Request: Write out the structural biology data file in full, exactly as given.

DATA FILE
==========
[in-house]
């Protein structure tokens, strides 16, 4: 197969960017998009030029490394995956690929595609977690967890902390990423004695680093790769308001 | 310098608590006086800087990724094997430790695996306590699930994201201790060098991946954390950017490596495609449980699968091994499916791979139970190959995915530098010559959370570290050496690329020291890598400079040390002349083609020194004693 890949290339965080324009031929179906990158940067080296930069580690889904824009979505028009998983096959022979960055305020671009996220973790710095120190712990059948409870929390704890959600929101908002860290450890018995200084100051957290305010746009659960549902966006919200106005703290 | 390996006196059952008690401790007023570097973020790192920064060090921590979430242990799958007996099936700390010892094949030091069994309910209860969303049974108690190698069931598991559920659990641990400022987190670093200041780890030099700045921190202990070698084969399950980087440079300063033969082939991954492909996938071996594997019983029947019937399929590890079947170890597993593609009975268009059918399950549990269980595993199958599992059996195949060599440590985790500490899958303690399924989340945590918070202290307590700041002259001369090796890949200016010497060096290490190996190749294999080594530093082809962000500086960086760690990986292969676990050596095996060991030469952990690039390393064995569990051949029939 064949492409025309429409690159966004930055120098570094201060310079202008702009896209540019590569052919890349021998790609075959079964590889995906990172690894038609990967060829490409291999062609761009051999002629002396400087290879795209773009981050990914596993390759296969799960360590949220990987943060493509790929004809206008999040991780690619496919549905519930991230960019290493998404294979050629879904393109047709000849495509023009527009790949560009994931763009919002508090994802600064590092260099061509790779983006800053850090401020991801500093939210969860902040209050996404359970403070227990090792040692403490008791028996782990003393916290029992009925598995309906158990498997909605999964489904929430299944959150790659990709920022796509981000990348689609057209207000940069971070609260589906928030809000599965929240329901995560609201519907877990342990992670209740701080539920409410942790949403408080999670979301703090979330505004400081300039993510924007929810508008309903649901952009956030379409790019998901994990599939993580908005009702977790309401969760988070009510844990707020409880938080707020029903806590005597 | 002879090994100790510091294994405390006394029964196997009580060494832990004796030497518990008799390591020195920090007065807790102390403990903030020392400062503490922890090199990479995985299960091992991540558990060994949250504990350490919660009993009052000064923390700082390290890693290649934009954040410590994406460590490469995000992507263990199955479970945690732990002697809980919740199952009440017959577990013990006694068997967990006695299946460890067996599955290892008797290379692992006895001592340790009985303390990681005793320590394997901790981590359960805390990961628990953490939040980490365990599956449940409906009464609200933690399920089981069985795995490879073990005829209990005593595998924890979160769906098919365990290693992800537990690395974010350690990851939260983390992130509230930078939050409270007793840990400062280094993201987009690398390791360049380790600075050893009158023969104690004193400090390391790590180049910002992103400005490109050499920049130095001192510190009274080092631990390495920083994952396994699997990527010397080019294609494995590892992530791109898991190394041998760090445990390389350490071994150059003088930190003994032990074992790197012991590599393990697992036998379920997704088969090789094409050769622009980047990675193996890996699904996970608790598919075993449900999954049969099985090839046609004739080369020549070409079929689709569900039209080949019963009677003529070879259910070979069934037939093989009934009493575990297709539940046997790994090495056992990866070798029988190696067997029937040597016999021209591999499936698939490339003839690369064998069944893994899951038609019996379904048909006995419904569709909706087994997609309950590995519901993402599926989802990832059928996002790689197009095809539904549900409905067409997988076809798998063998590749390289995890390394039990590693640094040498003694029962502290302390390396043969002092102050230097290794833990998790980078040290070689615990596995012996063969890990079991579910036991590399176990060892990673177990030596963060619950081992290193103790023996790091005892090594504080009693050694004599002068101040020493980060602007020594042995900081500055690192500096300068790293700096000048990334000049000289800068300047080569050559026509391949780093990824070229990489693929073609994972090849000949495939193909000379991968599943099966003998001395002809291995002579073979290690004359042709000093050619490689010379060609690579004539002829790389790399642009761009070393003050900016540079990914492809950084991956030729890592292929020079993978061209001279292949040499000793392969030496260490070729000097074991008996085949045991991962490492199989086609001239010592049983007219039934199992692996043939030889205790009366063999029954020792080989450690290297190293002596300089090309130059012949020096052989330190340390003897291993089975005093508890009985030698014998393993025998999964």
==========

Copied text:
[in-house]
């Protein structure tokens, strides 16, 4: 197969960017998009030029490394995956690929595609977690967890902390990423004695680093790769308001 | 310098608590006086800087990724094997430790695996306590699930994201201790060098991946954390950017490596495609449980699968091994499916791979139970190959995915530098010559959370570290050496690329020291890598400079040390002349083609020194004693 890949290339965080324009031929179906990158940067080296930069580690889904824009979505028009998983096959022979960055305020671009996220973790710095120190712990059948409870929390704890959600929101908002860290450890018995200084100051957290305010746009659960549902966006919200106005703290 | 390996006196059952008690401790007023570097973020790192920064060090921590979430242990799958007996099936700390010892094949030091069994309910209860969303049974108690190698069931598991559920659990641990400022987190670093200041780890030099700045921190202990070698084969399950980087440079300063033969082939991954492909996938071996594997019983029947019937399929590890079947170890597993593609009975268009059918399950549990269980595993199958599992059996195949060599440590985790500490899958303690399924989340945590918070202290307590700041002259001369090796890949200016010497060096290490190996190749294999080594530093082809962000500086960086760690990986292969676990050596095996060991030469952990690039390393064995569990051949029939 064949492409025309429409690159966004930055120098570094201060310079202008702009896209540019590569052919890349021998790609075959079964590889995906990172690894038609990967060829490409291999062609761009051999002629002396400087290879795209773009981050990914596993390759296969799960360590949220990987943060493509790929004809206008999040991780690619496919549905519930991230960019290493998404294979050629879904393109047709000849495509023009527009790949560009994931763009919002508090994802600064590092260099061509790779983006800053850090401020991801500093939210969860902040209050996404359970403070227990090792040692403490008791028996782990003393916290029992009925598995309906158990498997909605999964489904929430299944959150790659990709920022796509981000990348689609057209207000940069971070609260589906928030809000599965929240329901995560609201519907877990342990992670209740701080539920409410942790949403408080999670979301703090979330505004400081300039993510924007929810508008309903649901952009956030379409790019998901994990599939993580908005009702977790309401969760988070009510844990707020409880938080707020029903806590005597 | 002879090994100790510091294994405390006394029964196997009580060494832990004796030497518990008799390591020195920090007065807790102390403990903030020392400062503490922890090199990479995985299960091992991540558990060994949250504990350490919660009993009052000064923390700082390290890693290649934009954040410590994406460590490469995000992507263990199955479970945690732990002697809980919740199952009440017959577990013990006694068997967990006695299946460890067996599955290892008797290379692992006895001592340790009985303390990681005793320590394997901790981590359960805390990961628990953490939040980490365990599956449940409906009464609200933690399920089981069985795995490879073990005829209990005593595998924890979160769906098919365990290693992800537990690395974010350690990851939260983390992130509230930078939050409270007793840990400062280094993201987009690398390791360049380790600075050893009158023969104690004193400090390391790590180049910002992103400005490109050499920049130095001192510190009274080092631990390495920083994952396994699997990527010397080019294609494995590892992530791109898991190394041998760090445990390389350490071994150059003088930190003994032990074992790197012991590599393990697992036998379920997704088969090789094409050769622009980047990675193996890996699904996970608790598919075993449900999954049969099985090839046609004739080369020549070409079929689709569900039209080949019963009677003529070879259910070979069934037939093989009934009493575990297709539940046997790994090495056992990866070798029988190696067997029937040597016999021209591999499936698939490339003839690369064998069944893994899951038609019996379904048909006995419904569709909706087994997609309950590995519901993402599926989802990832059928996002790689197009095809539904549900409905067409997988076809798998063998590749390289995890390394039990590693640094040498003694029962502290302390390396043969002092102050230097290794833990998790980078040290070689615990596995012996063969890990079991579910036991590399176990060892990673177990030596963060619950081992290193103790023996790091005892090594504080009693050694004599002068101040020493980060602007020594042995900081500055690192500096300068790293700096000048990334000049000289800068300047080569050559026509391949780093990824070229990489693929073609994972090849000949495939193909000379991968599943099966003998001395002809291995002579073979290690004359042709000093050619490689010379060609690579004539002829790389790399642009761009070393003050900016540079990914492809950084991956030729890592292929020079993978061209001279292949040499000793392969030496260490070729000097074991008996085949045991991962490492199989086609001239010592049983007219039934199992692996043939030889205790009366063999029954020792080989450690290297190293002596300089090309130059012949020096052989330190340390003897291993089975005093508890009985030698014998393993025998999964």